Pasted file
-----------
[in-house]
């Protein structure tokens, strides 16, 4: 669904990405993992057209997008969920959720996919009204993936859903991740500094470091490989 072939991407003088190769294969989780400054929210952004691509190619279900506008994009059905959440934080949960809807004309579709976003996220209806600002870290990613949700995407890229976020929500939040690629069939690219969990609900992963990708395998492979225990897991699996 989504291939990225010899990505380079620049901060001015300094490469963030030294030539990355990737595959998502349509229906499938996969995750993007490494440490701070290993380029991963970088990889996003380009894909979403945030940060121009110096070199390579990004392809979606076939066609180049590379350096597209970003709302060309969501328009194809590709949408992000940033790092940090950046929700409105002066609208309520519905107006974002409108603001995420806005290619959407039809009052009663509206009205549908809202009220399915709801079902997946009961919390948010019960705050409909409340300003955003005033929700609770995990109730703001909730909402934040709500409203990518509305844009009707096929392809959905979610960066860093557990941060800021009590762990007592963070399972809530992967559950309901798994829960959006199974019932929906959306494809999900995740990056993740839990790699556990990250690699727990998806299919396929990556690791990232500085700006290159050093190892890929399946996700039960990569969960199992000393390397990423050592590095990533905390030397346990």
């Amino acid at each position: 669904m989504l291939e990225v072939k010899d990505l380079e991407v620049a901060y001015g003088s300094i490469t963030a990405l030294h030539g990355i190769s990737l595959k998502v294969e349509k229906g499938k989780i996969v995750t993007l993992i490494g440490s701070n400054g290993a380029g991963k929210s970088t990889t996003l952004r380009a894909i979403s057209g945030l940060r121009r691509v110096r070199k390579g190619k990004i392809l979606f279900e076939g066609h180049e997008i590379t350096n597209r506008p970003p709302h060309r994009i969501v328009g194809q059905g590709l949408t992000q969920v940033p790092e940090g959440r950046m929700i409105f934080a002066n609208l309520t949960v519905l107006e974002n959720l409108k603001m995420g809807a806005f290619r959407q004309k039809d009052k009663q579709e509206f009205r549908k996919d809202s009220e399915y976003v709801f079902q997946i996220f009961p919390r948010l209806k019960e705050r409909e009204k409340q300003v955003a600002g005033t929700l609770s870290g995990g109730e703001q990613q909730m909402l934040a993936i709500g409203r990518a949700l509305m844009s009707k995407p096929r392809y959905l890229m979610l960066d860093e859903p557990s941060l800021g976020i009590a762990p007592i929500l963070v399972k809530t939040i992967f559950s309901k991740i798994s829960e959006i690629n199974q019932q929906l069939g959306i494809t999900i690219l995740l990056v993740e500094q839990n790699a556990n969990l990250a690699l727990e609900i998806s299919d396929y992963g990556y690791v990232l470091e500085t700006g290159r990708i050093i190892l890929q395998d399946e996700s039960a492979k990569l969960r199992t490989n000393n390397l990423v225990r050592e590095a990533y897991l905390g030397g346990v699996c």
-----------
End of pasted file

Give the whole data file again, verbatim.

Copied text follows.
[in-house]
């Protein structure tokens, strides 16, 4: 669904990405993992057209997008969920959720996919009204993936859903991740500094470091490989 072939991407003088190769294969989780400054929210952004691509190619279900506008994009059905959440934080949960809807004309579709976003996220209806600002870290990613949700995407890229976020929500939040690629069939690219969990609900992963990708395998492979225990897991699996 989504291939990225010899990505380079620049901060001015300094490469963030030294030539990355990737595959998502349509229906499938996969995750993007490494440490701070290993380029991963970088990889996003380009894909979403945030940060121009110096070199390579990004392809979606076939066609180049590379350096597209970003709302060309969501328009194809590709949408992000940033790092940090950046929700409105002066609208309520519905107006974002409108603001995420806005290619959407039809009052009663509206009205549908809202009220399915709801079902997946009961919390948010019960705050409909409340300003955003005033929700609770995990109730703001909730909402934040709500409203990518509305844009009707096929392809959905979610960066860093557990941060800021009590762990007592963070399972809530992967559950309901798994829960959006199974019932929906959306494809999900995740990056993740839990790699556990990250690699727990998806299919396929990556690791990232500085700006290159050093190892890929399946996700039960990569969960199992000393390397990423050592590095990533905390030397346990």
């Amino acid at each position: 669904m989504l291939e990225v072939k010899d990505l380079e991407v620049a901060y001015g003088s300094i490469t963030a990405l030294h030539g990355i190769s990737l595959k998502v294969e349509k229906g499938k989780i996969v995750t993007l993992i490494g440490s701070n400054g290993a380029g991963k929210s970088t990889t996003l952004r380009a894909i979403s057209g945030l940060r121009r691509v110096r070199k390579g190619k990004i392809l979606f279900e076939g066609h180049e997008i590379t350096n597209r506008p970003p709302h060309r994009i969501v328009g194809q059905g590709l949408t992000q969920v940033p790092e940090g959440r950046m929700i409105f934080a002066n609208l309520t949960v519905l107006e974002n959720l409108k603001m995420g809807a806005f290619r959407q004309k039809d009052k009663q579709e509206f009205r549908k996919d809202s009220e399915y976003v709801f079902q997946i996220f009961p919390r948010l209806k019960e705050r409909e009204k409340q300003v955003a600002g005033t929700l609770s870290g995990g109730e703001q990613q909730m909402l934040a993936i709500g409203r990518a949700l509305m844009s009707k995407p096929r392809y959905l890229m979610l960066d860093e859903p557990s941060l800021g976020i009590a762990p007592i929500l963070v399972k809530t939040i992967f559950s309901k991740i798994s829960e959006i690629n199974q019932q929906l069939g959306i494809t999900i690219l995740l990056v993740e500094q839990n790699a556990n969990l990250a690699l727990e609900i998806s299919d396929y992963g990556y690791v990232l470091e500085t700006g290159r990708i050093i190892l890929q395998d399946e996700s039960a492979k990569l969960r199992t490989n000393n390397l990423v225990r050592e590095a990533y897991l905390g030397g346990v699996c």